Truck driver was ‘cool, calm and collected’ after standoff, official says. Charges mount.

A trucker accused of running vehicles off Interstate 10, leading to five hours of gridlock during negotiations, faces new charges including one that alleges he was driving impaired.

A charge of DUI first offense is the least of legal concerns for Michael Troy Mack, a 33-year-old truck driver said to have threatened law enforcement officers with a machete in Jackson County before he retreated into his disabled 18-wheeler.

The DUI charge is a misdemeanor.

Mack, from Baton Rouge, Louisiana, now faces three aggravated assault charges — two filed by the Mississippi Highway Patrol and one from the Jackson County Sheriff’s Department. The MHP has also arrested him on a felony pursuit charge.

County Court Judge Mark Watts denied bond on the felonies Thursday. The judge said he believes Mack is a danger to the community, sheriff’s spokeswoman Marcia Hill said.

Authorities have said the series of incidents that started in Mobile County, Alabama, was caused by road rage.

Mack reportedly was hauling a load of paper products for Paschall Truck Lines, based in Murray, Kentucky. Paul Rasmussen, a senior vice president, declined to discuss Mack’s driving record on Thursday or to say how long Mack has worked for the company.

“We are cooperating with local law enforcement,” Rasmussen said.

Several motorists took pictures and video of the 18-wheeler running off the road in Mobile County, weaving in and out of his lane, and running vehicles, including an ambulance, off the interstate.

By the time he finally stopped with two shot-out tires about 19 miles inside Mississippi, he retreated into the cab. Jackson County Sheriff Mike Ezell said deputies obtained his cellphone number and tried unsuccessfully to get him to give up.

Dozens of law enforcement vehicles had him surrounded and blocked the interstate in all directions, sending frustrated motorists off I-10 at exits to Mississippi 57 and Gautier-Vancleave Road.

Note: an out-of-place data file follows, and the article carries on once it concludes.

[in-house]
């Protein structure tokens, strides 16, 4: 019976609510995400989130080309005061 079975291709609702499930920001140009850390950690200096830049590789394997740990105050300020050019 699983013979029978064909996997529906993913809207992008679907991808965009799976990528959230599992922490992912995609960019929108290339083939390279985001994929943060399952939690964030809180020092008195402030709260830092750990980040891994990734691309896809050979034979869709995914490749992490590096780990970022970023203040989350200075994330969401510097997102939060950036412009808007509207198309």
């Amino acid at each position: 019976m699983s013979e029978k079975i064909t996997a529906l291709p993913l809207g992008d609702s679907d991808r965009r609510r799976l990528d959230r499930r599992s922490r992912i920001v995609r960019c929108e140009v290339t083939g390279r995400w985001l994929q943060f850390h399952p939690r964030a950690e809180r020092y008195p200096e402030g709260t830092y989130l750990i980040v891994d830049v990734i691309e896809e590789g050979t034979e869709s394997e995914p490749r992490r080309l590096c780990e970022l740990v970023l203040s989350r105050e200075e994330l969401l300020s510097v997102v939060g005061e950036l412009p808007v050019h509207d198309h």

All of the windows in the truck’s cab were covered with black blinds, which prevented officers from seeing what was going on inside, state trooper Master Sgt. Chase Elkins said.

Officials said Mack gave up only after a sheriff’s SWAT team shot tear gas and smoke bombs into the truck’s cab. Tear gas and smoke bombs typically leave intended targets with difficulty breathing and watery eyes.

“He was compliant, doing everything he was asked to do,” Elkins said.

“He was cool, calm and collected like it was a Sunday afternoon.”

Deputies first arrested Mack on a felony pursuit charge.

His additional charges in Jackson County include a string of misdemeanors, from reckless driving and littering to disorderly conduct and obstructing traffic. Bonds on those charges total $6,300, the jail docket shows.

The Alabama Highway Patrol will not file charges related to the incidents in Mobile County, Lt. Joe Pigott said.

“The Mobile County Sheriff’s Department is handling the investigation,” Pigott said.

Mobile County’s charges, filed Wednesday, are two counts of attempted second-degree assault, five counts of reckless endangerment and three counts of criminal mischief.

Deputies in Mobile had responded to the Pilot Truck stop on a complaint of a semi-truck intentionally hitting an ambulance, a sheriff’s office news release said. The ambulance crew turned on the ambulance lights and tried to catch up with the driver, but he “became angry and veered towards them, causing damage to the ambulance,” the release said.

The sheriff’s office received three other complaints from drivers who said the truck hit them before entering Mississippi.

Although officers assigned to federal agencies in Mississippi went to the negotiations scene, it doesn’t appear that federal charges will be filed.

Related stories from Biloxi Sun Herald

Robin Fitzgerald covers real-time news, such as crime, public safety and trending stories. In nearly 40 years as a journalist, her highest honors include investigative awards for covering the aftermath of the fatal beating of a Harrison County jail inmate in 2006 and related civil rights violations. She is a Troy University graduate.